An obvious follow-up to that statement was the recent announcement by T-Mobile saying they are continuing with their sponsorship, in light of the recent controversies. "We are not trying to send any message to other sponsors - we wish everyone the best," said Stapleton. "We had to make an individual decision and we reached a different conclusion than other people. Maybe those other people are European-based or have different reasons for being in the sport."
Armstrong also commented on this. "It's not a statement," he said. "We are not trying to slap T-Mobile for their additions to programmes and plans, or anybody else."
Stapleton went on to say that doping was not the only problem that came up when talking to potential sponsors. "Obviously the doping scandals plague, there has been an issue this year with the teams. We have experiences the rise and fall of AIGCP, and there is not a cohesive ownership and leadership group right now."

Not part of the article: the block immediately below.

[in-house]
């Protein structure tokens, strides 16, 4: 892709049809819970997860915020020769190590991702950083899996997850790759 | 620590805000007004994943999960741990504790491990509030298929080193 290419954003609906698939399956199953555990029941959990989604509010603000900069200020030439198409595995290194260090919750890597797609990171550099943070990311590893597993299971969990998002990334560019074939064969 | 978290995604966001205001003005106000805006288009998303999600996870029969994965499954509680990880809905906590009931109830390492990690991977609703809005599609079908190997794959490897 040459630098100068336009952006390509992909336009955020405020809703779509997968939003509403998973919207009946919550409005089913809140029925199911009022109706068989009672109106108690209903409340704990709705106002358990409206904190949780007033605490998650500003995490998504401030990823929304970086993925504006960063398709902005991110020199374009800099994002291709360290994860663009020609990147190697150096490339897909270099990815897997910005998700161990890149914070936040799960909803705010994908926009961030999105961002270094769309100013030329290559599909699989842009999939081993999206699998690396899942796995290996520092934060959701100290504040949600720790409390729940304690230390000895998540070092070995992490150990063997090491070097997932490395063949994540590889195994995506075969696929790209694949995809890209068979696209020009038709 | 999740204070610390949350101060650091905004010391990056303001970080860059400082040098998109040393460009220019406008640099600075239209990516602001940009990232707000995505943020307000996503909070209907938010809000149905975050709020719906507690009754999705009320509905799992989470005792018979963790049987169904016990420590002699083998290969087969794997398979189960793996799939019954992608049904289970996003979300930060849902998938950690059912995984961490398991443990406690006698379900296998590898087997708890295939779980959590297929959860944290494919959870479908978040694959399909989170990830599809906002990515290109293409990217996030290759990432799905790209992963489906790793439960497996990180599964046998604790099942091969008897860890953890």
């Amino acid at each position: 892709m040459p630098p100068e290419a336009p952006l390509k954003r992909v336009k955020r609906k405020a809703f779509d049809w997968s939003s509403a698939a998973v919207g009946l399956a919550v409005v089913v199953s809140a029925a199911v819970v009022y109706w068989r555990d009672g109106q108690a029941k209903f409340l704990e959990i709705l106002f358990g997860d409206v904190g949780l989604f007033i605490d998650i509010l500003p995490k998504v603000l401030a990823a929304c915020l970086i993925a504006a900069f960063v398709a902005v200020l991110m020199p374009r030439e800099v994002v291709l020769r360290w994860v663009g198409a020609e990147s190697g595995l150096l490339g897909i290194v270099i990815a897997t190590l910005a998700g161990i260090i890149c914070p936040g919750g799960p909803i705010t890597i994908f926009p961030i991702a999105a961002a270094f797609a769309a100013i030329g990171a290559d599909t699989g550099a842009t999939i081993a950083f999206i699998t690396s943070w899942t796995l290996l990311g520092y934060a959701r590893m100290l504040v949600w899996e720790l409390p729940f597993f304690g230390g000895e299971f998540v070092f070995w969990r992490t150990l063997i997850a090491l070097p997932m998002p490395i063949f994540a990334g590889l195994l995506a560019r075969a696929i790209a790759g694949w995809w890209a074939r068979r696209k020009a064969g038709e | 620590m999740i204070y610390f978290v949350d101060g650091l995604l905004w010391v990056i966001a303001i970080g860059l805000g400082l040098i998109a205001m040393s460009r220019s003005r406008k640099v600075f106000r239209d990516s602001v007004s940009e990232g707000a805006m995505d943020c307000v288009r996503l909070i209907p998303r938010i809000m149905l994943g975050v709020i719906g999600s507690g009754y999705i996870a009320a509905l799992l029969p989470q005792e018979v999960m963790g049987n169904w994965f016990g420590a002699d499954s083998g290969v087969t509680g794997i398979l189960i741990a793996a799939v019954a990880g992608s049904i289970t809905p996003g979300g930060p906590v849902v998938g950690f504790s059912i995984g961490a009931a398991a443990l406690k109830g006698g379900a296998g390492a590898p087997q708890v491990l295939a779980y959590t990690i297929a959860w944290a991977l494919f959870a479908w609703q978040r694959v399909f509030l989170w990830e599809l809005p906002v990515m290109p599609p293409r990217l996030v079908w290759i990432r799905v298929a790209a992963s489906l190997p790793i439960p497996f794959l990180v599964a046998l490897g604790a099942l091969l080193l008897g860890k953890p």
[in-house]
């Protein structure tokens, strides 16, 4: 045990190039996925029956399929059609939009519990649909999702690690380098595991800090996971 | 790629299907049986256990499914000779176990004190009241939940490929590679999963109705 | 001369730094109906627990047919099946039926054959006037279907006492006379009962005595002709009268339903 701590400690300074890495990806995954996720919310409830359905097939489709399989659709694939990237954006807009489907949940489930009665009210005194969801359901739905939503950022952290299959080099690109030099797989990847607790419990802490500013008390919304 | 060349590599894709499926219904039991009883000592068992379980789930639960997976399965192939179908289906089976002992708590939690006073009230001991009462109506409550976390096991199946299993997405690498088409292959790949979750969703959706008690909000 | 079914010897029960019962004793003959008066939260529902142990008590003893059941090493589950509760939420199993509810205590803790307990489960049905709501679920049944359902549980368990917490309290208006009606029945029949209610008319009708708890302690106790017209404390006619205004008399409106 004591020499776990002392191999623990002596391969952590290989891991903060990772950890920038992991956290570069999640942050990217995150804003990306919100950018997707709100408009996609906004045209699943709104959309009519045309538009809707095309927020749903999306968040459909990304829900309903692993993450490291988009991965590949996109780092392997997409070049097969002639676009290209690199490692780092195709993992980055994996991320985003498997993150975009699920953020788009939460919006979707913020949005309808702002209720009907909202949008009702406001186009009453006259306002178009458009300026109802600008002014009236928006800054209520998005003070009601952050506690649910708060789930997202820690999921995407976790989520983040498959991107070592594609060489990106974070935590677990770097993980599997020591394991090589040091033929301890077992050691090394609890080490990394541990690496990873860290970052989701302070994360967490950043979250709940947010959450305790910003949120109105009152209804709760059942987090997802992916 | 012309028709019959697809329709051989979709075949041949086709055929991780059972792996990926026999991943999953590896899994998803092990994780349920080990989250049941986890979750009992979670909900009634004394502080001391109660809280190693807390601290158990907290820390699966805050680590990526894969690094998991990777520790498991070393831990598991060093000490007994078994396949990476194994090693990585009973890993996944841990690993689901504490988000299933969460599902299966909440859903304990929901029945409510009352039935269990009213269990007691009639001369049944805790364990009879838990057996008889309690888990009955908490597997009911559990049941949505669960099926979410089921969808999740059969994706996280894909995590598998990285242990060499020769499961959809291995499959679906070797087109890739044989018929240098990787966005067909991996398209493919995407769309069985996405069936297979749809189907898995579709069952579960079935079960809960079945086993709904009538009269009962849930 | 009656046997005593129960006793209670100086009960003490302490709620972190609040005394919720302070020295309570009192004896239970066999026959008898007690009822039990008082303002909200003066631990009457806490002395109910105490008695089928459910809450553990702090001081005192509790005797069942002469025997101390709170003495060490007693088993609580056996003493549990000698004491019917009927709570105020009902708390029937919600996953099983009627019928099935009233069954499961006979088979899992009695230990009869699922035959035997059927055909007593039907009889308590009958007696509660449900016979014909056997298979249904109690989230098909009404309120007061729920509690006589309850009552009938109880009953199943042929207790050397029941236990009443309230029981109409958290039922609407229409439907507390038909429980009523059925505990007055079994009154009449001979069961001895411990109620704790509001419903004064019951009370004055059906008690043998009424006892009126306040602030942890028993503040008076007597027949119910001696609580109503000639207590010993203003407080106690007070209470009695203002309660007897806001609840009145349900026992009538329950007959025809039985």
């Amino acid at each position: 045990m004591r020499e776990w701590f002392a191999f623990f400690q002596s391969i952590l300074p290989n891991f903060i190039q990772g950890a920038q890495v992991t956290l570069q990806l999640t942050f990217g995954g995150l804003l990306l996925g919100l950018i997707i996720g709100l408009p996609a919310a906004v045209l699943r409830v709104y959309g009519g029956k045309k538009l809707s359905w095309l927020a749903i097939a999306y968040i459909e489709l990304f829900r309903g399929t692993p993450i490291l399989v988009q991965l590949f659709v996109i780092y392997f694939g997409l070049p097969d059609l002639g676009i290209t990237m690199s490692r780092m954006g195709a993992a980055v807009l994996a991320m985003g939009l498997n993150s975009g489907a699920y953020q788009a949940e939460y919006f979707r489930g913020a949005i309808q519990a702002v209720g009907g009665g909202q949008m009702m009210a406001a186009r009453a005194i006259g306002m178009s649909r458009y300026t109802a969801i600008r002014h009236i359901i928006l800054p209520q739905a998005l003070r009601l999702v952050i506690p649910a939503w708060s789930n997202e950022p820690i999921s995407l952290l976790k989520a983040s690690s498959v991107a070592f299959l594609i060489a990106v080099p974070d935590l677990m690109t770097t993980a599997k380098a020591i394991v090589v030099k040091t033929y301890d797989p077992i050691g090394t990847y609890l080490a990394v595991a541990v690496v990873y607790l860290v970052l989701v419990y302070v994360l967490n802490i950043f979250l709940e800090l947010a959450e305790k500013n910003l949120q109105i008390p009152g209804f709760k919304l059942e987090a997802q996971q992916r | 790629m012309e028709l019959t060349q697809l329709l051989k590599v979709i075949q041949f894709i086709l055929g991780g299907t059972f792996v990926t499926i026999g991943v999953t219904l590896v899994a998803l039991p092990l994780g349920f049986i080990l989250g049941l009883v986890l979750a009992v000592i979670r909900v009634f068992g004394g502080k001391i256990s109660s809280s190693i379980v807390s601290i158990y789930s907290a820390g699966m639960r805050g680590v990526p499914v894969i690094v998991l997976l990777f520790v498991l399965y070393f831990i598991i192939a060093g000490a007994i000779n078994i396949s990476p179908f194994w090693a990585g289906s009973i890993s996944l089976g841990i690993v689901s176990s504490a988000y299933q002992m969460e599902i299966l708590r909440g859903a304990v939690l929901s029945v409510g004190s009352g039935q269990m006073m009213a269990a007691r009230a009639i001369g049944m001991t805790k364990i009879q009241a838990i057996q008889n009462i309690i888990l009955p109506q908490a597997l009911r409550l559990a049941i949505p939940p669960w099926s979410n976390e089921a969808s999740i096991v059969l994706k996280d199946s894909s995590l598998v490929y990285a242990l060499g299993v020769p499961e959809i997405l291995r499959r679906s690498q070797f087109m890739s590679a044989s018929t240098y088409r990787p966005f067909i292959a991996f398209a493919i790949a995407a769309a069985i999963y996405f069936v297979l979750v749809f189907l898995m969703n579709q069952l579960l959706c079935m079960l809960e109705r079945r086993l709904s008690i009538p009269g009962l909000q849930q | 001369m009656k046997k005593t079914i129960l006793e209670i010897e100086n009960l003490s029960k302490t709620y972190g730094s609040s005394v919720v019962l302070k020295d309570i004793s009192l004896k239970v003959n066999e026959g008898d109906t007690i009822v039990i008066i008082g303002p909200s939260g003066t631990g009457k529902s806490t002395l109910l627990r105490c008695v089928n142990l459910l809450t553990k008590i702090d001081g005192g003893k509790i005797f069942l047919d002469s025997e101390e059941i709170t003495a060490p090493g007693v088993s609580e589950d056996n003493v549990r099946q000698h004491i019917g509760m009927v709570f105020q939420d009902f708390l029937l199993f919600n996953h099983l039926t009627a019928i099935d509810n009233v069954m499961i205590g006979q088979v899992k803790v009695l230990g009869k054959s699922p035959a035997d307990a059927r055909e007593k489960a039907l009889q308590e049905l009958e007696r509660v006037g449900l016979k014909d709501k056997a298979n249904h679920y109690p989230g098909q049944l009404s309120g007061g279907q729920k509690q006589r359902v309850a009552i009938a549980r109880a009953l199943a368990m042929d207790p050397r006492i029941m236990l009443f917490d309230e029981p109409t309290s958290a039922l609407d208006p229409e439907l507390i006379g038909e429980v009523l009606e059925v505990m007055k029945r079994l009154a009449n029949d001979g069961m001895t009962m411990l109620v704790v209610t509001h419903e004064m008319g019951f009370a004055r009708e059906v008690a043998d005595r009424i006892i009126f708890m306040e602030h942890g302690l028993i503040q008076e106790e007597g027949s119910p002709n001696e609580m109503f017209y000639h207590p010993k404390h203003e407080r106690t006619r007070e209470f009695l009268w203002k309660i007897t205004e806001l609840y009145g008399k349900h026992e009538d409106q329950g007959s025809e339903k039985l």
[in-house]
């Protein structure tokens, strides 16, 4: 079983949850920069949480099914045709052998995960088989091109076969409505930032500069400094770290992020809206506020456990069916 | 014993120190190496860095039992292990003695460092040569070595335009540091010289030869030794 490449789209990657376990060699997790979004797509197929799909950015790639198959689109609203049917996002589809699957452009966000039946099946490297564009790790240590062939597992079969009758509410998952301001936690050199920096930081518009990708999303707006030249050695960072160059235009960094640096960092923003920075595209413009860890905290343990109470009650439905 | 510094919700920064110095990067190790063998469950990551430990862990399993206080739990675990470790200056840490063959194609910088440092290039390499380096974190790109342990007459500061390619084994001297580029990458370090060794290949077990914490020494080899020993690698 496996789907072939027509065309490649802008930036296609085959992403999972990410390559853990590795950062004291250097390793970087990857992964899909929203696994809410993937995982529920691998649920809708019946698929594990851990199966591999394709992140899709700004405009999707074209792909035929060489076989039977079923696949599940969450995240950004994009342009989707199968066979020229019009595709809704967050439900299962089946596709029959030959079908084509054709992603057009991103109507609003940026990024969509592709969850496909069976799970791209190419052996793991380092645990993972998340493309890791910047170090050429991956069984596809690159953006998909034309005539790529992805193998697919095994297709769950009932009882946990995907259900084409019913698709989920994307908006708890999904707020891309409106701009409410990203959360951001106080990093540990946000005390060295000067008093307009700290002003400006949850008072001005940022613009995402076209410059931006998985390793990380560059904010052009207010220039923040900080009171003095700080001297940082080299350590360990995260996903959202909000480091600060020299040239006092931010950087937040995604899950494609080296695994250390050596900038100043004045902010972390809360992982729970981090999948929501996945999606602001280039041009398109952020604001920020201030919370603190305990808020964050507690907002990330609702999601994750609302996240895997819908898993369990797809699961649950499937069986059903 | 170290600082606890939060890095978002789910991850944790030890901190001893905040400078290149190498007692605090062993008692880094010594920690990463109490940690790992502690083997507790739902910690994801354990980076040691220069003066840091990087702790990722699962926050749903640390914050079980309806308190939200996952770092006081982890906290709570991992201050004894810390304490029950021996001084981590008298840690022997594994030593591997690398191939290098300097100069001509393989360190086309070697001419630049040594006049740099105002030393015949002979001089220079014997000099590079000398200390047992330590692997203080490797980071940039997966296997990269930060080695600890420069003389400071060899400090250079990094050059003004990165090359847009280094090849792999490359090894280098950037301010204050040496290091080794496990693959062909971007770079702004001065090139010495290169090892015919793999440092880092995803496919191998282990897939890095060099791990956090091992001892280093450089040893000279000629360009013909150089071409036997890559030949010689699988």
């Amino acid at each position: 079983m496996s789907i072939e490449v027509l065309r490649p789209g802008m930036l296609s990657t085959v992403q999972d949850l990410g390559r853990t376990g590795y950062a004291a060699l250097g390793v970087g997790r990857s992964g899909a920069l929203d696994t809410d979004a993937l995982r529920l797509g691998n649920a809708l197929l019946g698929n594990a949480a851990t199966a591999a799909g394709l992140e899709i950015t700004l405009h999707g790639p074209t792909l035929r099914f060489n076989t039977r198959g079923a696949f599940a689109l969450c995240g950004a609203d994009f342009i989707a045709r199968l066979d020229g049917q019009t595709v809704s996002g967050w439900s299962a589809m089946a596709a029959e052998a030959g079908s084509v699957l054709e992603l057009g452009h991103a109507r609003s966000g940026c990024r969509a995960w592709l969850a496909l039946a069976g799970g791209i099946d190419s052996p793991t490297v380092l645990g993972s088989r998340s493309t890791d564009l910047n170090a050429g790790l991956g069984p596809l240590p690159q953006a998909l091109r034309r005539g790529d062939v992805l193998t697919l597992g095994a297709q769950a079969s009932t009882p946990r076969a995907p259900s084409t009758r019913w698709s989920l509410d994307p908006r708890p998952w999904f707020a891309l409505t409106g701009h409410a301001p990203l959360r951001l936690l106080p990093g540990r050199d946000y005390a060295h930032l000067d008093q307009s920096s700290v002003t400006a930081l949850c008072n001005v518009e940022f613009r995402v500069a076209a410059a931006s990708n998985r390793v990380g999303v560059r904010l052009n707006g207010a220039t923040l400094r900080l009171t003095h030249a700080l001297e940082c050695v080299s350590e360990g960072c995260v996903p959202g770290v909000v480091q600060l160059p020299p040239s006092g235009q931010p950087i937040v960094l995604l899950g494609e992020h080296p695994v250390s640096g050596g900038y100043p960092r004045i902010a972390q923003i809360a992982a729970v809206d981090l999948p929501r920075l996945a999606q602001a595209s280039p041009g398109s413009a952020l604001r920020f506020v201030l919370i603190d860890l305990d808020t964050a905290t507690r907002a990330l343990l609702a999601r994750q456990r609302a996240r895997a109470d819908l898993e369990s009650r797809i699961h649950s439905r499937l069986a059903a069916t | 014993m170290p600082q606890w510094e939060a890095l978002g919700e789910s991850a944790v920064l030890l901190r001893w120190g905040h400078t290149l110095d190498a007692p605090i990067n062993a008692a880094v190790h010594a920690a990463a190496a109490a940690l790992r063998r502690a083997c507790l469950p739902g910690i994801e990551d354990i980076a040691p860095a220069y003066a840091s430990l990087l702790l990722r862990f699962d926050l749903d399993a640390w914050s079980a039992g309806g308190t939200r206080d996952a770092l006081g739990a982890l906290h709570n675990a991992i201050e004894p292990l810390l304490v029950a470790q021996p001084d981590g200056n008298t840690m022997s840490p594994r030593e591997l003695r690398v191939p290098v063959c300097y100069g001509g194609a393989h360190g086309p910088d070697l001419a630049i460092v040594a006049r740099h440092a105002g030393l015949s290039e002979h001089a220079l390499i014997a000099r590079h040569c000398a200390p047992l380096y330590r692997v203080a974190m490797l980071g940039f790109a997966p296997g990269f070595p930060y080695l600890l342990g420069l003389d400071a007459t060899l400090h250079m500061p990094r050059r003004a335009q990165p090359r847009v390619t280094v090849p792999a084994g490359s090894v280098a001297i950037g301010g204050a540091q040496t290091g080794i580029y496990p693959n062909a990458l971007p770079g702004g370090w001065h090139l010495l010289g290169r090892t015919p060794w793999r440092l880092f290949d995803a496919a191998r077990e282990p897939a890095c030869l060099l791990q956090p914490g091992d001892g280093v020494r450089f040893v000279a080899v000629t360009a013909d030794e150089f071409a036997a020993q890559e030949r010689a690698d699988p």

We are walking away
Stapleton and Armstrong both commented that this decision was not for a lack of a sponsor, but that it was a stand alone decision in the best interests of a sponsor. "End of the day, it is a great marketing investment, when you look at the metrics and hospitality, you can present to a sponsor," said Stapleton. "We went in to the market at a time when almost every day there was new news regarding doping and admissions or disputes within the sport, and those became an issue in the talks."
"I think we had a firm commitment for three years," said Armstrong. "Based on my impression I think we were 90% there. We are walking away from that today. We are not comfortable managing and running a team right now. Johan is retiring on top of that, and I am going to go and focus on my foundation, so we are not your guys right now."